I recently purchased 2 Shure KSM-32 Microphones, and am attempting to record a new Boston 6'4" Grand.
> I am using a Korg D-16 Digital Recorder, with the 2 Shure KSM32
> Microphones. The problem I'm having, however, is with the damper pads
> when they are lifted off of the strings when using the sustain pedal. The
> pads make a very soft, but audible, sound which sounds like a sandblock.
> I have spoken with several technicians, and they say that is normal in a
> new piano; that the pads just need time and use to compress. Are you
> familiar with this problem, and if so, how do you combat it in a recording
> situation? The piano sounds good on the recording, but you can hear the
> extraneous "sandblock" sound in the background.
> Any suggestions or expertise which you can provide would be greatly
It is impossible to directly "combat" this sound. The "sandblock" sound is acoustical. It originates from the piano, the instrument you want to record. A microphone cannot sort out the desired acoustical sounds (the piano strings) from the undesired sounds (the damper pads).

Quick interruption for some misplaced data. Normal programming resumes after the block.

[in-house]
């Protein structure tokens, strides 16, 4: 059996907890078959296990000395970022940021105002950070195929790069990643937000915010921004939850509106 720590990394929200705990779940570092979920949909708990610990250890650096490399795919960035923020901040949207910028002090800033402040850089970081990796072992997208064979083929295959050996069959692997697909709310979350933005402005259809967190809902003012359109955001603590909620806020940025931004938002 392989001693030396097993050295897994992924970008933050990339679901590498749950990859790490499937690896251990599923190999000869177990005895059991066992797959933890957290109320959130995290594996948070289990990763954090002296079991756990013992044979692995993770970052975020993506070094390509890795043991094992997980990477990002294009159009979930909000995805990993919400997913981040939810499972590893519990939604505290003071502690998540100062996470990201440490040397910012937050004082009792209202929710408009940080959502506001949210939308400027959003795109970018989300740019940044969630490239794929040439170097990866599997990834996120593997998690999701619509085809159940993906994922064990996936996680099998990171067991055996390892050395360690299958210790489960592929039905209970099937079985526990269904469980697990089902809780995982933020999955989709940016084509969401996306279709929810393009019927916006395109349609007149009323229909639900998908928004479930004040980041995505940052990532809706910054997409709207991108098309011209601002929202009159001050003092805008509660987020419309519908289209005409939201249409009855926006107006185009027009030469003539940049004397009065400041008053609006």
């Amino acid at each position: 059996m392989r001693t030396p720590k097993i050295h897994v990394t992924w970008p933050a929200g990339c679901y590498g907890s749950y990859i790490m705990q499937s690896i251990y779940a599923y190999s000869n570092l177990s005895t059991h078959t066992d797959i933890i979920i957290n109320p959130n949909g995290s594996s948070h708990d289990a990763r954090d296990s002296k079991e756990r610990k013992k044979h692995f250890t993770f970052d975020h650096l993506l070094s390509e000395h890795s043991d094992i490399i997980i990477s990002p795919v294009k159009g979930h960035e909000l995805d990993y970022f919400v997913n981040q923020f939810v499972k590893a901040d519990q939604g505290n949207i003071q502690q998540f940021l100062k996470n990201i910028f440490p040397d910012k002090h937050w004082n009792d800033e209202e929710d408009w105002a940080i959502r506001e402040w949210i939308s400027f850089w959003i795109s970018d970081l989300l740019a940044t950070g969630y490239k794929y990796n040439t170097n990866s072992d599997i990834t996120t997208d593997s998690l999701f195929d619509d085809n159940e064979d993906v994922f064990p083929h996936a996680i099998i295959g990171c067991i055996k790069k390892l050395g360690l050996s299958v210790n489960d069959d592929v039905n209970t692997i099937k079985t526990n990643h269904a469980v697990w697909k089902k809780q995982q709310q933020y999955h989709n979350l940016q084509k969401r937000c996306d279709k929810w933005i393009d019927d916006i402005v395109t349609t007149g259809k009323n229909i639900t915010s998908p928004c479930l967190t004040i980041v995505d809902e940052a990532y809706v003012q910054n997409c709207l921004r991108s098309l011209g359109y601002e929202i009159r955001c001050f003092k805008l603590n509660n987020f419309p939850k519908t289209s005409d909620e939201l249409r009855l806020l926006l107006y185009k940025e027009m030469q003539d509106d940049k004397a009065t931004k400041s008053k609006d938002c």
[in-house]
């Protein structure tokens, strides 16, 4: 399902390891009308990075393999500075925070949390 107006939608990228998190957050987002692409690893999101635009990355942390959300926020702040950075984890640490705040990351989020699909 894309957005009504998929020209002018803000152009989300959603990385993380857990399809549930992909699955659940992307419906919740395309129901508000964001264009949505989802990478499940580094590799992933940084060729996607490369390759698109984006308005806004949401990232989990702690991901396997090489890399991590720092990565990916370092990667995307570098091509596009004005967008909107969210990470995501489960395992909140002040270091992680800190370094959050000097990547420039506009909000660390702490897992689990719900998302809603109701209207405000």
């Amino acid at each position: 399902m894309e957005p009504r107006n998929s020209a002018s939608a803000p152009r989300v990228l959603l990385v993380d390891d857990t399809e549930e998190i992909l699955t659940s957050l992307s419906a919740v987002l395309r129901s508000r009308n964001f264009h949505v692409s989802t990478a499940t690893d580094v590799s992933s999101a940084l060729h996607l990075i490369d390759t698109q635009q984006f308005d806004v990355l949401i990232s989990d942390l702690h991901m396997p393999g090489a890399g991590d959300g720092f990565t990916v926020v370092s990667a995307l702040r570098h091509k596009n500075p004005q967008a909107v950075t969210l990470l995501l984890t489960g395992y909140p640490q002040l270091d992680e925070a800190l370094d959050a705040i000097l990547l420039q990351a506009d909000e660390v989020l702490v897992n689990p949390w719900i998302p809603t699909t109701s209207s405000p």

The KSM32 is a very sensitive device that "hears" every little nuance of the piano, including the sounds you may not want. Just like if you hummed when you played like Glenn Gould did. The mics will "hear" the humming as well as the piano.
The best solution is to eliminate the sound at its source, i.e., the damper pads.
Or trying miking the piano at a greater distance as the damper sounds are likely quite soft and will not "travel" very far.